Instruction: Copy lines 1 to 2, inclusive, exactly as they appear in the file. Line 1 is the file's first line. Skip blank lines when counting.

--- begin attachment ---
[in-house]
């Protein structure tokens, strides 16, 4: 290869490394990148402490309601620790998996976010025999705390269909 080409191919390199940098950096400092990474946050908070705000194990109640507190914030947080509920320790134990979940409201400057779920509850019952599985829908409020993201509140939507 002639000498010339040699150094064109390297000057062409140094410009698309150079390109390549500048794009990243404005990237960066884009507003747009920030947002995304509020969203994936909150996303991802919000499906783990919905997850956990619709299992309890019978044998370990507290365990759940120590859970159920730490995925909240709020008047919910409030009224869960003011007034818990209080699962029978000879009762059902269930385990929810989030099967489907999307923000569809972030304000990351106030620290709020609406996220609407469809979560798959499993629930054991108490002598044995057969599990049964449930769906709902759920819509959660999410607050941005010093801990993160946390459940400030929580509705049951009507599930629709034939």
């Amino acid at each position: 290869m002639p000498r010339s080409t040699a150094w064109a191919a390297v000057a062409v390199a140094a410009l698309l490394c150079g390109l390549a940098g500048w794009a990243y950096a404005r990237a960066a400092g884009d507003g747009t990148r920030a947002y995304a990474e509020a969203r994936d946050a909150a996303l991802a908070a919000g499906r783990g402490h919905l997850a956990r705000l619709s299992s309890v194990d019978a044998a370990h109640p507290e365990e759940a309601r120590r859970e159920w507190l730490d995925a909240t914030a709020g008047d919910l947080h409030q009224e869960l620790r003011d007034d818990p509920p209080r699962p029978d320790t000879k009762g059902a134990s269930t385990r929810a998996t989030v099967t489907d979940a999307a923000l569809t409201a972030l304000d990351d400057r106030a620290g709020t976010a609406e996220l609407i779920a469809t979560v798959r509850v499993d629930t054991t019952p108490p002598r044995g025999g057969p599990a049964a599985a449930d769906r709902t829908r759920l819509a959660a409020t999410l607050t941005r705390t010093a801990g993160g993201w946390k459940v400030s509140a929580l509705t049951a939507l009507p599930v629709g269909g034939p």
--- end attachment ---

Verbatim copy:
[in-house]
């Protein structure tokens, strides 16, 4: 290869490394990148402490309601620790998996976010025999705390269909 080409191919390199940098950096400092990474946050908070705000194990109640507190914030947080509920320790134990979940409201400057779920509850019952599985829908409020993201509140939507 002639000498010339040699150094064109390297000057062409140094410009698309150079390109390549500048794009990243404005990237960066884009507003747009920030947002995304509020969203994936909150996303991802919000499906783990919905997850956990619709299992309890019978044998370990507290365990759940120590859970159920730490995925909240709020008047919910409030009224869960003011007034818990209080699962029978000879009762059902269930385990929810989030099967489907999307923000569809972030304000990351106030620290709020609406996220609407469809979560798959499993629930054991108490002598044995057969599990049964449930769906709902759920819509959660999410607050941005010093801990993160946390459940400030929580509705049951009507599930629709034939």